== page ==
Michael Kelsey . . .

When by twin sons were growing up in the late ’80s, we enjoyed Michael Kelsey guidebooks.  They were a great source of information about hiking on the Colorado River Plateau, particularly in the region’s celestial slots.

We learned early that Kelsey was in much better shape than we were and to disregard his hiking-time estimates.  On top of one of the peaks in the Henry Mountains, we discovered a mailbox with a note that read, “Kelsey be damned, I’m taking my time.”

I would come home from work on Fridays and my sons would be ready to leave on a hiking/camping expedition.  They would have our weekend adventure all planned.  On one of our early forays–a camping trip into Robber’s Roost Canyon–we made two mistakes.  The first, we didn’t take enough food.  A mistake we never repeated.  And second, we didn’t take a backpacker stove.  We ended up burning too much wood.

Kelsey’s guidebooks made for wonderful family fun.  I can’t remember how many weekends of exploring we had, but it was a lot.  I have at least five of his books that still sit proudly on a bookshelf, all are well worn.  My sons still borrow them for time to time.  And as their children (my grandchildren) get a little older, I’m sure they will be used a lot more.  Thank you Michael Kelsey.

Cover of One of Kelsey's Guidebooks

I always enjoyed the news stories about Kelsey and his guidebooks.  The interviewees and reporters always sanctimoniously complained about the optimistic hiking-time estimates and the reporting of untested routes.  The on-air talent always seemed to enjoy reporting on the latest bookstore or gift shop to ban Kelsey’s self-published guidebooks, as if they had done the world a great public service.

A recent High Country News (11 Oct 2010) provides some wonderful background information on the now 67-year-old, Utah County rogue (“Once More Unto the Breach” by Jeremy Miller):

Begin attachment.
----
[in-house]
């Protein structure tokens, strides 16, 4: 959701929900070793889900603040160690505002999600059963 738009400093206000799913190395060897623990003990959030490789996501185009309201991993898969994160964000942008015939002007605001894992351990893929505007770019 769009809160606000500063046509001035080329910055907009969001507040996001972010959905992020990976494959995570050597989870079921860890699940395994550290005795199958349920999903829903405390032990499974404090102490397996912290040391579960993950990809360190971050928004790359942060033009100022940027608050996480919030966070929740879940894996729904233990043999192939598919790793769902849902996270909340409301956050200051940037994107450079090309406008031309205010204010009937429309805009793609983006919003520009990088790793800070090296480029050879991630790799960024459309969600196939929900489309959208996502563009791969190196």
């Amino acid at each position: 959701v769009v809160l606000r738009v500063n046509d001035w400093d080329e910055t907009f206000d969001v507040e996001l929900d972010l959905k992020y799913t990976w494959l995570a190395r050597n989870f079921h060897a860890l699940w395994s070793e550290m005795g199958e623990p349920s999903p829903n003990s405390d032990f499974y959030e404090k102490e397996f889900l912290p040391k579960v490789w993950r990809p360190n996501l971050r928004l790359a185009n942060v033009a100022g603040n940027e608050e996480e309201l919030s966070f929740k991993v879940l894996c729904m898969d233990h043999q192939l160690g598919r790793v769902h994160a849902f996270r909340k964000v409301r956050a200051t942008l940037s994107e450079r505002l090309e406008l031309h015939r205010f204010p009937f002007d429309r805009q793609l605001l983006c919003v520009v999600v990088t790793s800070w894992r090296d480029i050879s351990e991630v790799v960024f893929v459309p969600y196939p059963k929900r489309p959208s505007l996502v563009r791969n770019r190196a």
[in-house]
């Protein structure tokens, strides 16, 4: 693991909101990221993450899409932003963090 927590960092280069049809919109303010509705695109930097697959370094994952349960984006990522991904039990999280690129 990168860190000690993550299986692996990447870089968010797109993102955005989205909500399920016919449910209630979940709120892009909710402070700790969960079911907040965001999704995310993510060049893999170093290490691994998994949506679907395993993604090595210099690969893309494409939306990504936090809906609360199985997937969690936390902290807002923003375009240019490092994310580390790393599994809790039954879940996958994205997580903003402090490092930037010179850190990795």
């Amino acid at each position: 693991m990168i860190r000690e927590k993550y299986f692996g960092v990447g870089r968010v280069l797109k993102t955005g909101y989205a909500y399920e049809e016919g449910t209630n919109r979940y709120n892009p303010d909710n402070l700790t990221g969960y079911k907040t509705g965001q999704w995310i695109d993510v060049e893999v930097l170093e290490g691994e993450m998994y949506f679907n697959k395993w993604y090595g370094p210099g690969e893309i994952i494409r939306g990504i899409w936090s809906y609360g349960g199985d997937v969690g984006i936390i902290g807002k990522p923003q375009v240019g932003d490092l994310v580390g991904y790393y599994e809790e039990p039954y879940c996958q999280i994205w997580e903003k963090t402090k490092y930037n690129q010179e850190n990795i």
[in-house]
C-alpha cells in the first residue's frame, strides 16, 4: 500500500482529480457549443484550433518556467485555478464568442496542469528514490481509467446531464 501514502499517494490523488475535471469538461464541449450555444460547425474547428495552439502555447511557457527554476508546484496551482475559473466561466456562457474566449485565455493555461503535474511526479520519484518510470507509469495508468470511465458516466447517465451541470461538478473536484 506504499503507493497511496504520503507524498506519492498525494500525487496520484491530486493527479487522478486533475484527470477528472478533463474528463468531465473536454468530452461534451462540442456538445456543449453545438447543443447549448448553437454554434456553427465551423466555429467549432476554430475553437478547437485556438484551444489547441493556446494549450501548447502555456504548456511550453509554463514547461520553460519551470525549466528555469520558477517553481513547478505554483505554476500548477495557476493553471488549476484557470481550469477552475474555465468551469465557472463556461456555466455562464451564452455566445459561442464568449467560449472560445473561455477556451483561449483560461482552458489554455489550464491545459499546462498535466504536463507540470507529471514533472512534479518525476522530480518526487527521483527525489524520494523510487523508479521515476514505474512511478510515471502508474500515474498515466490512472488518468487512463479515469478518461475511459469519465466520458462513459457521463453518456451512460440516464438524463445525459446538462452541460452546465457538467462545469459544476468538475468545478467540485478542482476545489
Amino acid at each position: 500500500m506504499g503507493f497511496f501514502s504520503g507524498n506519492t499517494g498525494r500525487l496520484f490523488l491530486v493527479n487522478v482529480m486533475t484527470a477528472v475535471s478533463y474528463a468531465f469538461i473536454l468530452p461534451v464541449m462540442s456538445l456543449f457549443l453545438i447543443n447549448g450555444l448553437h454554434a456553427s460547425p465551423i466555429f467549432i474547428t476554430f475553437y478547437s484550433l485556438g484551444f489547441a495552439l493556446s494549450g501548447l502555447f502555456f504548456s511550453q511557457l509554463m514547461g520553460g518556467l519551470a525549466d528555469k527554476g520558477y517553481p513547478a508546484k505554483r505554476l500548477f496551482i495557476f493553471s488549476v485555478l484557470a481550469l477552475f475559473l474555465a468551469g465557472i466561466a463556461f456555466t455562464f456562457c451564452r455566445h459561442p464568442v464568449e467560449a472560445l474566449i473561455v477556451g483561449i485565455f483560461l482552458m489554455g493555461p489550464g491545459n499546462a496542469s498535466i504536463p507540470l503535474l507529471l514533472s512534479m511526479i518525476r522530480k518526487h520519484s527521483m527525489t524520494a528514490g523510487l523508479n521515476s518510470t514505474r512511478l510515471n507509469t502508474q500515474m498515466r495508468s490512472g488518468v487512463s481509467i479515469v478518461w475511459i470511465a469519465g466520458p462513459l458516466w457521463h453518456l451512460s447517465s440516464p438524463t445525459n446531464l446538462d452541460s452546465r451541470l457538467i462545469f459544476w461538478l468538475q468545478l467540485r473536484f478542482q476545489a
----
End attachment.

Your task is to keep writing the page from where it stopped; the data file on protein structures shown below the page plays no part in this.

Later that evening, we speak about the 40 years of travel and monastic penny-pinching that have made Kelsey’s lifestyle possible:  buying used clothes at thrift stores, subsisting mostly on rice and vegetables, driving 45 mph on desert highways in un-air-conditioned vehicles to save gas, working out of the basement of his parents’ home in Provo and–most of all–carefully avoiding marriage.  “I’m married to this,” he says, sweeping a hand across a vertical panorama of sandstone walls.

He describes his childhood in the Uinta Basin.  Kelsey’s father lived well into his 90s and scratched out a living as an itinerant lumberjack and gilsonite miner.  The family moved to Provo in the mid-’50s, and Kelsey has remained there ever since.  He severed his ties with the Mormon Church at the age of 17 after a class discussion about the lack of divine intervention during the group’s expulsion from Missouri, the prophesied Garden of Eden.  “I walked over to the seminary the next day and turned in my card.  They call that apostacy,” he says.

Jeremy tells one very interesting Kelsey story:

The Blue John complex is perhaps best known as the place where Colorado hiker Aron Ralston was trapped for five grueling days in May 2003.  To escape, Ralston had to amputate his lower right arm, which had been pinned under an 800-pound boulder.  Kelsey says he was contacted recently by Hollywood filmmakers working on a movie about Ralston’s ordeal.  I’n not surprised when Kelsey tells me that the filmmakers said that Ralston was toting a copy of his canyon guide.

For more information see:  www.kelseyguidebooks.com

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One Response to Michael Kelsey . . .

  1. Bret Berger says:

    Kelsey’s book makes a brief appearance in the movie.

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